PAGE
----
The Centre County Bulldogs will continue to play youth football as they have been — even though USA Football has created and is trying out major changes in several cities around the country.
In January, USA Football, the national governing body of amateur football, introduced changes to make the game safer, such as having six to nine players on the field instead of the typical 11, playing on a smaller field, eliminating kickoffs and punts, and starting each player in a crouched position.
The new format, called “modified tackle,” has been tested in some larger cities, such as Cleveland, but a national rollout of the changes — and into Centre County — could still be years away.
Registration for the Bulldogs starts Tuesday.
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“Participating in team sports has major benefits for kids, but any sport they chose inherently comes with risks,” said Raelene Mellot, the president of the Bulldogs, who added that the current game is still safer than in the past. “Parents can be assured that what is being taught to players today is not the same as the style of youth football that they grew up with, or even the same techniques that were utilized just five years ago.”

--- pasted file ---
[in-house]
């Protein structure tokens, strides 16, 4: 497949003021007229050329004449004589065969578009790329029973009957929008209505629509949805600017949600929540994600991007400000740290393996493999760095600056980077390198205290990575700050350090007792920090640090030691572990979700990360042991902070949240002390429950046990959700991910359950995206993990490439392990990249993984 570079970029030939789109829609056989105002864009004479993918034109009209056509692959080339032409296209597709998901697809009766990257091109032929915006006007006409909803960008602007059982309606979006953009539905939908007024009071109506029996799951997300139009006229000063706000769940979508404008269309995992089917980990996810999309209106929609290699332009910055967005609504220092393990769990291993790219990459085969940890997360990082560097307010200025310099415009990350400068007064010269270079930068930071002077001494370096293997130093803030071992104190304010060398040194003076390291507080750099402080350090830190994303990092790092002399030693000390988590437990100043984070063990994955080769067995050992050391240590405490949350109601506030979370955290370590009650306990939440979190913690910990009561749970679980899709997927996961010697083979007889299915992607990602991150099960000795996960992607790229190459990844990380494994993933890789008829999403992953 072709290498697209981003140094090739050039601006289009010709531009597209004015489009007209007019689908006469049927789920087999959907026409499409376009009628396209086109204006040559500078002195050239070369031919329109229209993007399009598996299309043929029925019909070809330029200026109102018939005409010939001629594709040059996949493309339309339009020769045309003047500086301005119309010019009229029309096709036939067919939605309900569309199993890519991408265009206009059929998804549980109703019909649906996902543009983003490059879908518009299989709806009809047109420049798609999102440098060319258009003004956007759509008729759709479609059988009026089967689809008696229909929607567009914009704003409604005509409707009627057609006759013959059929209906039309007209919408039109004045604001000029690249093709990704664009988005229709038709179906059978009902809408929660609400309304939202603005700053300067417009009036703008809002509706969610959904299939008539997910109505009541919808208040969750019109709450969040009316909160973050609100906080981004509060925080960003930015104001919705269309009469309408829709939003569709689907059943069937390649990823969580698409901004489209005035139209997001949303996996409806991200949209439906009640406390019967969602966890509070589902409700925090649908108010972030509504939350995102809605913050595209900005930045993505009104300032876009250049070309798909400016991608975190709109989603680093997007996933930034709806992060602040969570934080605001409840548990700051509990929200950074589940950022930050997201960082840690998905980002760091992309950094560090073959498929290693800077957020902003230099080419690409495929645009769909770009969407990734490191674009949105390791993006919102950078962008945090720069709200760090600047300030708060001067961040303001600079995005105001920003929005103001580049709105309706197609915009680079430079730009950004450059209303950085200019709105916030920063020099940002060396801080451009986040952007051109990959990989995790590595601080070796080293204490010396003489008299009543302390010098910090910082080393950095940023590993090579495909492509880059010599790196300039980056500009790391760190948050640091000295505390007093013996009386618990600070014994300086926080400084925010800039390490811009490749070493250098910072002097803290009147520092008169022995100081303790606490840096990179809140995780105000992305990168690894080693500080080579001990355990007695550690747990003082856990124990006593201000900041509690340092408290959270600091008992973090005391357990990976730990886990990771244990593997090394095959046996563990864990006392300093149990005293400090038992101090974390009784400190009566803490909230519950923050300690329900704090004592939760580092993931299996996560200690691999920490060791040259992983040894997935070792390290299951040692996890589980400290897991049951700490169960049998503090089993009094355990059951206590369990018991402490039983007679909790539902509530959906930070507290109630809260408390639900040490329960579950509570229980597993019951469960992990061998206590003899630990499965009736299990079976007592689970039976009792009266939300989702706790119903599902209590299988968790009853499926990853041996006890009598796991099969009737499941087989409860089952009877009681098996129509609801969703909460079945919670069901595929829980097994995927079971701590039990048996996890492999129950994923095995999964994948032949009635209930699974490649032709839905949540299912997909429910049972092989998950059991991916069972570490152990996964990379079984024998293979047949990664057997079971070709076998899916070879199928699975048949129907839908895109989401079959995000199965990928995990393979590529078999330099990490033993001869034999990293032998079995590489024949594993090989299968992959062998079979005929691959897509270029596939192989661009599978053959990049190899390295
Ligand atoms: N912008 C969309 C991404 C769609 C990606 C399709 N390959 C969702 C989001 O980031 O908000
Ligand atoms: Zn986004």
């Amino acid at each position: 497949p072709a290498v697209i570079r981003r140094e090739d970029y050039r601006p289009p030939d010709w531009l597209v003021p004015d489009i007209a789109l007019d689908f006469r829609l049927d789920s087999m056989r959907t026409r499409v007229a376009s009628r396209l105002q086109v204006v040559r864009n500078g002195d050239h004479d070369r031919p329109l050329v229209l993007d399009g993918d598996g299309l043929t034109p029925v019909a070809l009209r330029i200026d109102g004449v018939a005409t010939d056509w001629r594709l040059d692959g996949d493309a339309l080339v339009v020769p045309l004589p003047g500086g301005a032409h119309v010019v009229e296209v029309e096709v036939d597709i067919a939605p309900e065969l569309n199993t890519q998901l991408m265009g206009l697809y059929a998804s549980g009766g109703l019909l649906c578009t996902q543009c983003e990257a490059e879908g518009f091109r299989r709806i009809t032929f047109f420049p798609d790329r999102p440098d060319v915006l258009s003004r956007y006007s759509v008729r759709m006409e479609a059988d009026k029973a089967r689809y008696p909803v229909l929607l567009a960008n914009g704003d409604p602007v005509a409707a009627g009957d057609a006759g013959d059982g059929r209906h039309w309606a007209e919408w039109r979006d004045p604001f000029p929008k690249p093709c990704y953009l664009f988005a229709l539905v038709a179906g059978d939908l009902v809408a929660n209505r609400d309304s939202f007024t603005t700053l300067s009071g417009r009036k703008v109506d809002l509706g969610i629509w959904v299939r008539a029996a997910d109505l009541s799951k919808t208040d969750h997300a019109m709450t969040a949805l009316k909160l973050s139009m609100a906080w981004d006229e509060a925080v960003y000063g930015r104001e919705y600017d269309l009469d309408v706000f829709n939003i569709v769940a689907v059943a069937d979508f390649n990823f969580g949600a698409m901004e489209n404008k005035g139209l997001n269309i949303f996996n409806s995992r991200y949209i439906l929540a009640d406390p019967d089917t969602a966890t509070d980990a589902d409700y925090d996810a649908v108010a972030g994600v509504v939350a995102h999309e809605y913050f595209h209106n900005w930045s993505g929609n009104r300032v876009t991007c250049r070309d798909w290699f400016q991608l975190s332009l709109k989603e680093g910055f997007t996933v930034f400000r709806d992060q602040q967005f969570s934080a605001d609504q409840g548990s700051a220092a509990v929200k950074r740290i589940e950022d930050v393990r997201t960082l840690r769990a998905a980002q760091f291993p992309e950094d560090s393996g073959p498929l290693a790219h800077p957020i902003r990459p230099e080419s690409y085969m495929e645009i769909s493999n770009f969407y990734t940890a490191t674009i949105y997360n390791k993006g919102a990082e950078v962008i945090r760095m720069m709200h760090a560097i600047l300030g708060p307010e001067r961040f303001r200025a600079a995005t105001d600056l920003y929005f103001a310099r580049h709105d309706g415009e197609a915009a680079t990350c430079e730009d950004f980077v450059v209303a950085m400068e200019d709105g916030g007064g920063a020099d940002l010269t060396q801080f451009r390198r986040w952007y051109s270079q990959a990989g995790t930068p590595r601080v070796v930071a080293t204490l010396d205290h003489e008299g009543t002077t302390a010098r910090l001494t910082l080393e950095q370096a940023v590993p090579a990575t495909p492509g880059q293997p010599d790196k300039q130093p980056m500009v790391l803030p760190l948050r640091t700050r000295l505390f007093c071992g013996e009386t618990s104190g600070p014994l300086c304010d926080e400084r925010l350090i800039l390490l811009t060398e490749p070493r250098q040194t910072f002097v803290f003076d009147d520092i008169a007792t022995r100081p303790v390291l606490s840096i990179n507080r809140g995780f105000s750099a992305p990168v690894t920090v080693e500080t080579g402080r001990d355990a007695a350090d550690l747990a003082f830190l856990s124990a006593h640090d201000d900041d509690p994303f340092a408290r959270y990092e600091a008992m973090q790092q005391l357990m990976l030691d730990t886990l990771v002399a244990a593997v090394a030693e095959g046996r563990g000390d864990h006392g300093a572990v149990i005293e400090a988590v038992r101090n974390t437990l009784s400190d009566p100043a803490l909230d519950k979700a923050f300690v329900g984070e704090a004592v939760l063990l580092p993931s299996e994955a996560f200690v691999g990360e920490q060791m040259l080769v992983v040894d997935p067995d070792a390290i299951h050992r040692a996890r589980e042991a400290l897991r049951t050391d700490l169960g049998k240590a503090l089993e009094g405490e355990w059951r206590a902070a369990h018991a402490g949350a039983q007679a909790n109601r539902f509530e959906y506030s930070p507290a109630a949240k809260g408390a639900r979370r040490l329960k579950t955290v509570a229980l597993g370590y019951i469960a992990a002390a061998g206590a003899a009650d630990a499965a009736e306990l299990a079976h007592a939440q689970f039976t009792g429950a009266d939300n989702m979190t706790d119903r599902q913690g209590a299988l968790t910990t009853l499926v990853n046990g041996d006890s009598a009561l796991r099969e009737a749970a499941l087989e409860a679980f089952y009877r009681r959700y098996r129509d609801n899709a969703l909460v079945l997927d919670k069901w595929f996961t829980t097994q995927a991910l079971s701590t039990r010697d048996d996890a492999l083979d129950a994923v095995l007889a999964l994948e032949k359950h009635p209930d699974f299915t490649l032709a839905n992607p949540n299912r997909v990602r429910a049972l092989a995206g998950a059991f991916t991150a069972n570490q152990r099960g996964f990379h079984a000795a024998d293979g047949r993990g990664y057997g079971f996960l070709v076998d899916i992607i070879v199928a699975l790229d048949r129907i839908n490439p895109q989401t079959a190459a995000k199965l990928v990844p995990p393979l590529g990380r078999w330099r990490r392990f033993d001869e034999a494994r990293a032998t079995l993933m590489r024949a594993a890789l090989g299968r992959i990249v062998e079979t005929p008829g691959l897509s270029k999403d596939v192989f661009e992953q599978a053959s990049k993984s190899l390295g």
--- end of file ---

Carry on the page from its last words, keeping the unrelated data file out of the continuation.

Part of the reason for USA Football’s changes is to ease parents’ concerns about the sport. National participation in tackle football by boys ages 6-12 has dropped nearly 20 percent since 2009, according to the Sports and Fitness Industry Association. The New York Times cited the data in a January article about the changes.
Officials of the Bulldogs, who are members of the Nittany Youth Football and Cheer League, have heard about the “modified tackle” but have not started discussing the possibility of using it.
Jay Brandt, who is a Nittany League representative for the Bulldogs and a player safety coach, said there is no expectation or timetable for the league to start using the “modified tackle.”
“I would love to see data on whether it is working in other areas first before it got to our league,” he said. “But, logistically speaking, it would be hard to do because of a lot of factors, such as changing the field size.”
Brandt said some of the proposed rule changes have already been introduced — such as the elimination of full-contact kickoffs and punts in the Bantam Division for 7- and 8-year-olds, There are also no live punts in the Junior Division for 9- and 10-year-olds.
“The main focus point is trying to ensure the best possible playing experience for the kids, while also making sure they are protected every time they step on the field,” said Brandt, who has been coaching since 2009.
Greg Merchlinsky is a Penn State journalism student.